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For All Nails #51B: Victoria's Secret (Part 2)

by Jonathan Edelstein

Government House
Nairobi, Victoria
15 February 1973

"With all due respect to Harry," said Prime Minister Richard Patten, "what the devil is the man thinking?"

"That's always difficult to tell," replied the Foreign Secretary, John Amalfi. "I assume, though, that this time he did something more scatterbrained than usual?"

"If he had a brain to scatter, I'd agree with you," said Patten. "Indicting that Madoka woman, I mean. What does he think he's doing?"

"Removing a thorn in our side, I'd say," answered Charles Nicholson. Patten sighed; Nicholson was doing a fine job at Education, but he was a Conservative, and Conservatives tended to have blinders where they could least afford them.

"There's a bloody election coming up in May," he said, tapping his forefinger on the political map that lay on the table. Sixty-eight of the 119 ridings were colored in the green of the Prime Minister's Victoria United Party or the blue of the Conservatives. Twelve of those ridings, however, were colored in a lighter shade, to indicate that they had been carried by a majority of less than a thousand votes. FN1

"There's an election coming, and the bloody trial will happen right in the middle of it."

"Surely we're stronger now than we were then," said Nicholson.

"With a hundred thousand more niggers on the voting rolls," the Prime Minister answered, "we can hardly be sure of that."

"It's about 150,000, actually," Amalfi corrected. Only nine percent of Victoria's nine million blacks and less than half the Indians met the income qualification to be registered as voters, but that was still considerably more than had qualified in 1969. The three million whites of Victoria still made up three quarters of the nation's electorate, but they were losing ground every year thanks to a constitution that Patten didn't have the votes to amend.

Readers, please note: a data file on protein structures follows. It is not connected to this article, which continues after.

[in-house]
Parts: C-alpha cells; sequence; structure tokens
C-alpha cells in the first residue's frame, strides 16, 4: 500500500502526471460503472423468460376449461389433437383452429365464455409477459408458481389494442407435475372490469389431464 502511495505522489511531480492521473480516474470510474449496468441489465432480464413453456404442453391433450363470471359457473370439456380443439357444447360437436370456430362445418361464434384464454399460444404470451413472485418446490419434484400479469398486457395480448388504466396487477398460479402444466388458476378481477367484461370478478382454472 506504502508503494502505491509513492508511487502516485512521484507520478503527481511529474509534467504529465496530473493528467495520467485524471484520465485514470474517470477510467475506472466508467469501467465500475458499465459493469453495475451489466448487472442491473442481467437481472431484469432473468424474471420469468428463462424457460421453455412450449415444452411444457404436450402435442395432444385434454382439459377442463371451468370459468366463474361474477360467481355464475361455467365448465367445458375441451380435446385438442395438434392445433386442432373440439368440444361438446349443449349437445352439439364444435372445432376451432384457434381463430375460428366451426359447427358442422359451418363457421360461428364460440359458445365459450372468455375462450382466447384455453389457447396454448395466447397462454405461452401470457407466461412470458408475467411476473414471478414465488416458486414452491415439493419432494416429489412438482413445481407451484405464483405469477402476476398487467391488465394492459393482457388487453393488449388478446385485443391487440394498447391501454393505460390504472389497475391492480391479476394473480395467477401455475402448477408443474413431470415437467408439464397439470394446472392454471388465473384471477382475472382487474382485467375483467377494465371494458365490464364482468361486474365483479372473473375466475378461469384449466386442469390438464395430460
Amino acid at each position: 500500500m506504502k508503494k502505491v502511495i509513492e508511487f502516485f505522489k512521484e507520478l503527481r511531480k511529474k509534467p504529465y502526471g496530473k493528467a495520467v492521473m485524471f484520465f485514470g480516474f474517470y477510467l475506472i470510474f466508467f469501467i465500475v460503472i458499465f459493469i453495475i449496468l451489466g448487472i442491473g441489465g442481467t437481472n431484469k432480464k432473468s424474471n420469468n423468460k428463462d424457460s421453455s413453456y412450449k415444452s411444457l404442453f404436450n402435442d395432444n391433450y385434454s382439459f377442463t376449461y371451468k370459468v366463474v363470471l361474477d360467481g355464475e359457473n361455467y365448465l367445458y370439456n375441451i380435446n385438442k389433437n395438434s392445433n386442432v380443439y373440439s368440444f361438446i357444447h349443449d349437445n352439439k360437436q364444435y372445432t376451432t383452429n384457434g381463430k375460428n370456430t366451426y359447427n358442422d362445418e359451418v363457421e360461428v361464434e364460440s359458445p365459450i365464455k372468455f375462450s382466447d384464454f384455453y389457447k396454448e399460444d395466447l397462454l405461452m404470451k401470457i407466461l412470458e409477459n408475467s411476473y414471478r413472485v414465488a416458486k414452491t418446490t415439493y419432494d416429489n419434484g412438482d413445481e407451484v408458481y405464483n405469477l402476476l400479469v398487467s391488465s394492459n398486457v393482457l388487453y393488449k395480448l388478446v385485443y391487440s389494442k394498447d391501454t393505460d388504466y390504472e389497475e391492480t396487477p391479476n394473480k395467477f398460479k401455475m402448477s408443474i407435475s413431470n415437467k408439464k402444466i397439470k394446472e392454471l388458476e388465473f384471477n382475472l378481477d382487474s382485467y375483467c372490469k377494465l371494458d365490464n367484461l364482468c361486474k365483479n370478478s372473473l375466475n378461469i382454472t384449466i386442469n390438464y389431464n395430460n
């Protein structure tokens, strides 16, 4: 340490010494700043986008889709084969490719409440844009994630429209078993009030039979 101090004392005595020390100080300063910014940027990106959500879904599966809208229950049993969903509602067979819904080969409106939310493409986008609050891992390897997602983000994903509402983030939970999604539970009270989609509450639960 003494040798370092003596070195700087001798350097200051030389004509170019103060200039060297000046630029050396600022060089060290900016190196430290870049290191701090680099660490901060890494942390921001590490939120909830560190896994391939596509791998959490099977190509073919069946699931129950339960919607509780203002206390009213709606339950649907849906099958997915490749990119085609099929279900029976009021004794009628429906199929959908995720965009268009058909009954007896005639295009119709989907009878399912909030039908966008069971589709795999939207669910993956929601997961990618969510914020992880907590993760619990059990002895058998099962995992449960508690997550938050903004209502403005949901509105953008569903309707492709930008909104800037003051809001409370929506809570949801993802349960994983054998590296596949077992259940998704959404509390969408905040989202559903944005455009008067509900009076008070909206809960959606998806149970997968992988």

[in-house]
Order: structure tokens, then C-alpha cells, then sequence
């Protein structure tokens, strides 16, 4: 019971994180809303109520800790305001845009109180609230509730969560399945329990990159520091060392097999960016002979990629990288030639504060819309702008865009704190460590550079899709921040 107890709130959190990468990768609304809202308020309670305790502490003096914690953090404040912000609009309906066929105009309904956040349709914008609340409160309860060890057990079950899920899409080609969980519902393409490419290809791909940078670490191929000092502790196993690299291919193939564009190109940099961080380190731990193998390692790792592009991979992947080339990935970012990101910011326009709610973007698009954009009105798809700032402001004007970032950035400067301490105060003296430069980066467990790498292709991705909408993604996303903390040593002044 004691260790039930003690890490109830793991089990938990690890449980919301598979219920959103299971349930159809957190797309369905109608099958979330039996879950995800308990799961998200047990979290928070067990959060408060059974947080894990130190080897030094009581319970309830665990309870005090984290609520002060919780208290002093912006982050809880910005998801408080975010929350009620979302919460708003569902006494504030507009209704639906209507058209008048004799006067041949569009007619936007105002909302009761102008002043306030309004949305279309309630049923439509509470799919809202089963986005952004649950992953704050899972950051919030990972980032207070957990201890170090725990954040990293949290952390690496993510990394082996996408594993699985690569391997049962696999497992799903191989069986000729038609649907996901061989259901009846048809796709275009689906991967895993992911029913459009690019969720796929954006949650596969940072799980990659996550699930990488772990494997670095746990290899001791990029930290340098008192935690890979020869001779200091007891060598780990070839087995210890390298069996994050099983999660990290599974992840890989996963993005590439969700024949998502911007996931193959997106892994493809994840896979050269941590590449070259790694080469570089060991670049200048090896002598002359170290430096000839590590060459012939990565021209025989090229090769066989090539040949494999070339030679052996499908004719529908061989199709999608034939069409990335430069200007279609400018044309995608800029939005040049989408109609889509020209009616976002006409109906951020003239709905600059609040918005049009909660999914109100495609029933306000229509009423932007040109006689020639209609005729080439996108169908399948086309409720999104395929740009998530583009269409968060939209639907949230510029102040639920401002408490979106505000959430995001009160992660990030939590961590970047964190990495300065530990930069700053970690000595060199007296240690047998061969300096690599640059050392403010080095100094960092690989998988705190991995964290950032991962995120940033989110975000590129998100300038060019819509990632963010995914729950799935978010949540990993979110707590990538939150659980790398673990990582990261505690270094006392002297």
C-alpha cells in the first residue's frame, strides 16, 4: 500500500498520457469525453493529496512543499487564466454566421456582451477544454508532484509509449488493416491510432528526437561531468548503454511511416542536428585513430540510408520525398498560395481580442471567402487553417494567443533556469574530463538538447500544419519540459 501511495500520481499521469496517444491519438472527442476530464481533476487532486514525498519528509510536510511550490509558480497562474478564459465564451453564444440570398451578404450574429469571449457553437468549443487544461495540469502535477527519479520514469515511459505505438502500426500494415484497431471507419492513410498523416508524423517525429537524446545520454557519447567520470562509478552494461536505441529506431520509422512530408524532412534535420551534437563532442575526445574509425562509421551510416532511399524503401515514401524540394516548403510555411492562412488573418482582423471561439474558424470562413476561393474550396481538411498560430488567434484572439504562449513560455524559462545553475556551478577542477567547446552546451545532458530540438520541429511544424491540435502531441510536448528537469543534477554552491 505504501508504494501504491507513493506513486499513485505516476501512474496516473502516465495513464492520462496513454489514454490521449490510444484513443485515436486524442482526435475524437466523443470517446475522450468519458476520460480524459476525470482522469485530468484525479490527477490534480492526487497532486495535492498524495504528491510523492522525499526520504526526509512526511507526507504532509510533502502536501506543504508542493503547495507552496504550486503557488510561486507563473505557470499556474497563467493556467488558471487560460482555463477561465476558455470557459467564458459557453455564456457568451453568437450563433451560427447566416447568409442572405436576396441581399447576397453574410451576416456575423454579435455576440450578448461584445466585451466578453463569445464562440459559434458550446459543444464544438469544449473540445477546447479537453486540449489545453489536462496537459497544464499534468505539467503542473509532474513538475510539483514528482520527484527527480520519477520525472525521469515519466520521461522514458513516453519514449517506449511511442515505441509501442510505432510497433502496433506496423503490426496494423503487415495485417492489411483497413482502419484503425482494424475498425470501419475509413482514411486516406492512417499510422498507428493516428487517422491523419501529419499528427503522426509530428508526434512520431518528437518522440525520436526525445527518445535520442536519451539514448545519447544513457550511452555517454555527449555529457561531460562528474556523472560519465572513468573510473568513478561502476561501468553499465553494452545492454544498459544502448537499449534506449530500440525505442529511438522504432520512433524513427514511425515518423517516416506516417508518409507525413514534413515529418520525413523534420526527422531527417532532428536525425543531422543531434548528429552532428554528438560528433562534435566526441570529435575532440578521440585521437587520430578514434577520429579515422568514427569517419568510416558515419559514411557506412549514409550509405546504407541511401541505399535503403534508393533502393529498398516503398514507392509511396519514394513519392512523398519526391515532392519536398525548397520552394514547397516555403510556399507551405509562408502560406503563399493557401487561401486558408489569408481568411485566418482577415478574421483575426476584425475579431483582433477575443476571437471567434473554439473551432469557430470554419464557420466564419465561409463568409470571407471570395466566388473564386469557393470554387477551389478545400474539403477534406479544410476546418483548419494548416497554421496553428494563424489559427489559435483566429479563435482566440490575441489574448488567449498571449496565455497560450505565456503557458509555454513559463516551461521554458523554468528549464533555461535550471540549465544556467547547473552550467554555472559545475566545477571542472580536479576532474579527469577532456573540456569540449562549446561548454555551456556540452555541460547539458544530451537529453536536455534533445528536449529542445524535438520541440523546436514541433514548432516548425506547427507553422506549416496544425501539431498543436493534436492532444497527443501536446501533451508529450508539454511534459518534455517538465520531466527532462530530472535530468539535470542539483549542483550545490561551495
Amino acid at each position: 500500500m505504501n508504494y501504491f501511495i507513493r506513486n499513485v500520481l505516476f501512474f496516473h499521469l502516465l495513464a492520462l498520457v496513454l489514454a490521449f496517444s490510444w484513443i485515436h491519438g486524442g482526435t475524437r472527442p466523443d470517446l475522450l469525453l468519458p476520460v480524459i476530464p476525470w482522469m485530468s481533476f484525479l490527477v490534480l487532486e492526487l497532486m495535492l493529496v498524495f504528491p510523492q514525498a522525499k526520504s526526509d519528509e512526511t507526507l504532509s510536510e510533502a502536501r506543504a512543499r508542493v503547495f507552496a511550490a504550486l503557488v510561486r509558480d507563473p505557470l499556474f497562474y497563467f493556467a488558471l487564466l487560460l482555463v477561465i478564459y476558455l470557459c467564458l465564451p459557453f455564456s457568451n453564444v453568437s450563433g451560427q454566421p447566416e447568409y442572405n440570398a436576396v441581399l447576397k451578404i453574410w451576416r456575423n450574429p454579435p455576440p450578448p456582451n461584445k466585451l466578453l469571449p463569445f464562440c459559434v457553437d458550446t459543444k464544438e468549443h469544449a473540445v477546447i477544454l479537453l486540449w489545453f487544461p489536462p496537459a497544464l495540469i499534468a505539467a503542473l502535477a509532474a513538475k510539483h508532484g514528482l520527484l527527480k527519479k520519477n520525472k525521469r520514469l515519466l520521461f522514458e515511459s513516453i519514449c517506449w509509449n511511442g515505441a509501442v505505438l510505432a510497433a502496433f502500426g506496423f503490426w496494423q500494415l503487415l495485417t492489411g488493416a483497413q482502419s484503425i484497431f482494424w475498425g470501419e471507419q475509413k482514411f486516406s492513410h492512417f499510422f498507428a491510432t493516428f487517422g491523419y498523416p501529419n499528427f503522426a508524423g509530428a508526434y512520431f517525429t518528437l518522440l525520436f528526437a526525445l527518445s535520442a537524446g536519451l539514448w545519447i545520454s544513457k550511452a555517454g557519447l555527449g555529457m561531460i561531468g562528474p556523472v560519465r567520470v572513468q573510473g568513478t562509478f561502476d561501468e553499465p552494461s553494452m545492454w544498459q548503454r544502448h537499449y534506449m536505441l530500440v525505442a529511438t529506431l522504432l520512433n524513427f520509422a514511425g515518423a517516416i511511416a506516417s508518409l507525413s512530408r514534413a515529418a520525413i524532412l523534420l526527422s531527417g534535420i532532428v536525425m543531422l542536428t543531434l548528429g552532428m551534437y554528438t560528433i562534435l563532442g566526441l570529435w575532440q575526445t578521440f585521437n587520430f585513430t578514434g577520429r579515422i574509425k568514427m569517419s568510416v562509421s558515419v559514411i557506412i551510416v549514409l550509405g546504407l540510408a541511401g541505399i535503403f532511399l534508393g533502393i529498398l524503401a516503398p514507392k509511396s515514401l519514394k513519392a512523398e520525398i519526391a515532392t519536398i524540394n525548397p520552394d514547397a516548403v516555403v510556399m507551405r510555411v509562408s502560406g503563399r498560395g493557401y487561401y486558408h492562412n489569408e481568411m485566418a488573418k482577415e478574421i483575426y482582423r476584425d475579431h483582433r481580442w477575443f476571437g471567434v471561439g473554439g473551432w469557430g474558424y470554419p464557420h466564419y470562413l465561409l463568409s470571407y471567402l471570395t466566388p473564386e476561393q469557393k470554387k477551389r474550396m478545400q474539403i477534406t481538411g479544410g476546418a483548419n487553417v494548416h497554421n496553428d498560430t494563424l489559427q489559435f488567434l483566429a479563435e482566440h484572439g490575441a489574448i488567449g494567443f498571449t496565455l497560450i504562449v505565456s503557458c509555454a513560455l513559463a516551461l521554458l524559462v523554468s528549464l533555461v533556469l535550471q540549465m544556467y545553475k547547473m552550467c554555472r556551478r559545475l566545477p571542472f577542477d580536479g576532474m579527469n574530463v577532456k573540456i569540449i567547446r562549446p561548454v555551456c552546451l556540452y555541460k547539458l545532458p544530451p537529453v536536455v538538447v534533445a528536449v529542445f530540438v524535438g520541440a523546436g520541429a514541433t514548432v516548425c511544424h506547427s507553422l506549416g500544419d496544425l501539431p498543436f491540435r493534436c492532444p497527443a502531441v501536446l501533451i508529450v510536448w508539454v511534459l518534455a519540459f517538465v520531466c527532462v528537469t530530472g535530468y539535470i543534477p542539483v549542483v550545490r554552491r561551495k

"Yes, but more immigrants from the Gold Republics are becoming citizens every day," said Nicholson. "The Goldies are all our votes, and they won't care if some fancy nigger goes to gaol."

"They may not, but those Carrollton bastards will," the Prime Minister answered, naming an upper-middle-class suburb of Nairobi. "Because she's what you said -- a fancy nigger. The kind they almost think of as one of themselves. If we indict her for standing in a meeting hall and making a speech -- you know, the sort of thing they get poetic about -- they'll think the damned Liberals are next."

"Why not?" said Nicholson. "They bloody well are."

Patten regarded him steadily. "Have you ever heard of social contracts, Charles?" he asked. "Part of ours is that whites say what they want. And if we even hint that we're changing the rules, half the people who voted for us last time will go right back to the Democrats. We won the last election through fear, Charles, and we'll lose this one if we give the voters something else to be afraid of."

"Then quash the indictment if you think it'll hurt us that much," said Amalfi.

"You know I can't do that," Patten said. "The Anti-Corruption Act, remember? Only the public prosecutor can quash an indictment. It's supposed to prevent indictments from being buried for political reasons, which is a damned inconvenience when I want to bury an indictment for political reasons."

"Yes, that can be a bother, can't it?" replied Amalfi. "Harry's a member of your party, Charles. Maybe you can talk to him..."

The Lambs Club
Nairobi, Victoria
16 February 1973

"They won the last election through fear, Paul," said Magistrate Ian Douglas, "and they want to win this one the same way."

"Well, of course they do," replied Paul Masseret. "What other platform do they have besides 'vote for us or lose your job to a nigger?'"

Ian looked around quickly before remembering where he was. At the Lambs Club, there were no black people around to be offended except the waiters, and the waiters didn't count.

"They're raising the stakes this time, though," he said. "Harry's indicted Victoria Madoka."